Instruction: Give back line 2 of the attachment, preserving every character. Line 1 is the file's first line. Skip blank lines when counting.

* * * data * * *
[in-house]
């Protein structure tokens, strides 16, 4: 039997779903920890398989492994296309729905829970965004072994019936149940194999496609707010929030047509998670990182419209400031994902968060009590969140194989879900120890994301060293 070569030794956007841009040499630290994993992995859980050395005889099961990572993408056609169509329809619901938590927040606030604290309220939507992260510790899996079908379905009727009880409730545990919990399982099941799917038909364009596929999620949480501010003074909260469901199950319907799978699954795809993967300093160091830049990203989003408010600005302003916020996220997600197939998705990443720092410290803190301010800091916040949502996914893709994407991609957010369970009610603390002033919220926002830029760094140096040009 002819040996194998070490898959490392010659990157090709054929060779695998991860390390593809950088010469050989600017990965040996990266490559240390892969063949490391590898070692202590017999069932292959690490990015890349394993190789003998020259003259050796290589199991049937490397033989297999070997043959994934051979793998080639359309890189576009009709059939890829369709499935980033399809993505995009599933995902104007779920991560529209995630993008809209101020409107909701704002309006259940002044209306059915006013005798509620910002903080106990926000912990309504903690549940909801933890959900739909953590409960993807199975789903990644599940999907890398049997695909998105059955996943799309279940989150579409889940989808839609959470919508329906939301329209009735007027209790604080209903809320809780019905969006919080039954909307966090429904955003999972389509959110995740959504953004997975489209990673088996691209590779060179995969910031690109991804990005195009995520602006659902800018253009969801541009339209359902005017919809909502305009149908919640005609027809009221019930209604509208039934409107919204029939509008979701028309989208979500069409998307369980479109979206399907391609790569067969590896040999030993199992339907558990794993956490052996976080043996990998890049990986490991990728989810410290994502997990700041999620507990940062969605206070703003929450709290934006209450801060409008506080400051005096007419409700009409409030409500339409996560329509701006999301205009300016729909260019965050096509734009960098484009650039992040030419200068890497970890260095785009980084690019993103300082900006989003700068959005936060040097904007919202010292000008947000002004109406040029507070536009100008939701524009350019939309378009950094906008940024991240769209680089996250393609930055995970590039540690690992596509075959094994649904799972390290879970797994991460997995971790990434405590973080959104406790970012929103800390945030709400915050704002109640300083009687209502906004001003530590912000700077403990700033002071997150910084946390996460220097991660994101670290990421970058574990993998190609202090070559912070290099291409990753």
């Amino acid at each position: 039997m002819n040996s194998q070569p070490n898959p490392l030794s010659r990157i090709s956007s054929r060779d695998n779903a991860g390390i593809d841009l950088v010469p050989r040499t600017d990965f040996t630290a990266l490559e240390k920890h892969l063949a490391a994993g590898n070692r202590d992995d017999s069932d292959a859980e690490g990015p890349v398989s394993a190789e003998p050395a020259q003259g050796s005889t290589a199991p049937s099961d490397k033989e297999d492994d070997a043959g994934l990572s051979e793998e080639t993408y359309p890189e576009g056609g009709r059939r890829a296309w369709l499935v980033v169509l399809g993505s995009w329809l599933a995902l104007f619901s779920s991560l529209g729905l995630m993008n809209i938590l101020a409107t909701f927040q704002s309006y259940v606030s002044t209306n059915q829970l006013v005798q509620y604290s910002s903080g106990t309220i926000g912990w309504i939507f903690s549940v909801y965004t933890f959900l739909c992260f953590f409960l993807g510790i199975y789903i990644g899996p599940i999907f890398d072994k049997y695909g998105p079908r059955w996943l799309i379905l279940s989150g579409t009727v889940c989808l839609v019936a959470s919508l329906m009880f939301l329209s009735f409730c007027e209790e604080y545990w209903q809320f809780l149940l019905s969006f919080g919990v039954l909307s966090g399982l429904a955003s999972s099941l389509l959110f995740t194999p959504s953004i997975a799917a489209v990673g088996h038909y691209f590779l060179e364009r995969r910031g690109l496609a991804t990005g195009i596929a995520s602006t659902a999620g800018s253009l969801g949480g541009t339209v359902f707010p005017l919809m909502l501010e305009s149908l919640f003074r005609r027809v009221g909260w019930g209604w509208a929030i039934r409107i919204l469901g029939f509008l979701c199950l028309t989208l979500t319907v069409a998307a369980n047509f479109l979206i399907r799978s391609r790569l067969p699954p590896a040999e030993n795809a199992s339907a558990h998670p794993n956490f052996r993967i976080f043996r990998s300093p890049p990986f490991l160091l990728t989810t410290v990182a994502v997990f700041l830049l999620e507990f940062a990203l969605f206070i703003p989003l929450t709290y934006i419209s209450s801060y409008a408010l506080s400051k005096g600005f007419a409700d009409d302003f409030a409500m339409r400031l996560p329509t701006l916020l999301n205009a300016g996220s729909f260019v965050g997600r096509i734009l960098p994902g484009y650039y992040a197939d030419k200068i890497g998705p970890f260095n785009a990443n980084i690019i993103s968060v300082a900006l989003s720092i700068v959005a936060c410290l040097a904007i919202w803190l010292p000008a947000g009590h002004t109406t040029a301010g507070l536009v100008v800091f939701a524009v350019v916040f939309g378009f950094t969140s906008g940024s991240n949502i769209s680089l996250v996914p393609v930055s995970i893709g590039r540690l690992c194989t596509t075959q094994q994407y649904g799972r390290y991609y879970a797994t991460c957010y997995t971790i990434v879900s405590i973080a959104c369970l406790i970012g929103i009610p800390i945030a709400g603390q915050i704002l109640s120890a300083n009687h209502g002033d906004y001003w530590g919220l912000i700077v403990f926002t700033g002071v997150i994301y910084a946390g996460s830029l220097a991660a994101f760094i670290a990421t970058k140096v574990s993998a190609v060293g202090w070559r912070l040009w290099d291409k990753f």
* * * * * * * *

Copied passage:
């Protein structure tokens, strides 16, 4: 039997779903920890398989492994296309729905829970965004072994019936149940194999496609707010929030047509998670990182419209400031994902968060009590969140194989879900120890994301060293 070569030794956007841009040499630290994993992995859980050395005889099961990572993408056609169509329809619901938590927040606030604290309220939507992260510790899996079908379905009727009880409730545990919990399982099941799917038909364009596929999620949480501010003074909260469901199950319907799978699954795809993967300093160091830049990203989003408010600005302003916020996220997600197939998705990443720092410290803190301010800091916040949502996914893709994407991609957010369970009610603390002033919220926002830029760094140096040009 002819040996194998070490898959490392010659990157090709054929060779695998991860390390593809950088010469050989600017990965040996990266490559240390892969063949490391590898070692202590017999069932292959690490990015890349394993190789003998020259003259050796290589199991049937490397033989297999070997043959994934051979793998080639359309890189576009009709059939890829369709499935980033399809993505995009599933995902104007779920991560529209995630993008809209101020409107909701704002309006259940002044209306059915006013005798509620910002903080106990926000912990309504903690549940909801933890959900739909953590409960993807199975789903990644599940999907890398049997695909998105059955996943799309279940989150579409889940989808839609959470919508329906939301329209009735007027209790604080209903809320809780019905969006919080039954909307966090429904955003999972389509959110995740959504953004997975489209990673088996691209590779060179995969910031690109991804990005195009995520602006659902800018253009969801541009339209359902005017919809909502305009149908919640005609027809009221019930209604509208039934409107919204029939509008979701028309989208979500069409998307369980479109979206399907391609790569067969590896040999030993199992339907558990794993956490052996976080043996990998890049990986490991990728989810410290994502997990700041999620507990940062969605206070703003929450709290934006209450801060409008506080400051005096007419409700009409409030409500339409996560329509701006999301205009300016729909260019965050096509734009960098484009650039992040030419200068890497970890260095785009980084690019993103300082900006989003700068959005936060040097904007919202010292000008947000002004109406040029507070536009100008939701524009350019939309378009950094906008940024991240769209680089996250393609930055995970590039540690690992596509075959094994649904799972390290879970797994991460997995971790990434405590973080959104406790970012929103800390945030709400915050704002109640300083009687209502906004001003530590912000700077403990700033002071997150910084946390996460220097991660994101670290990421970058574990993998190609202090070559912070290099291409990753």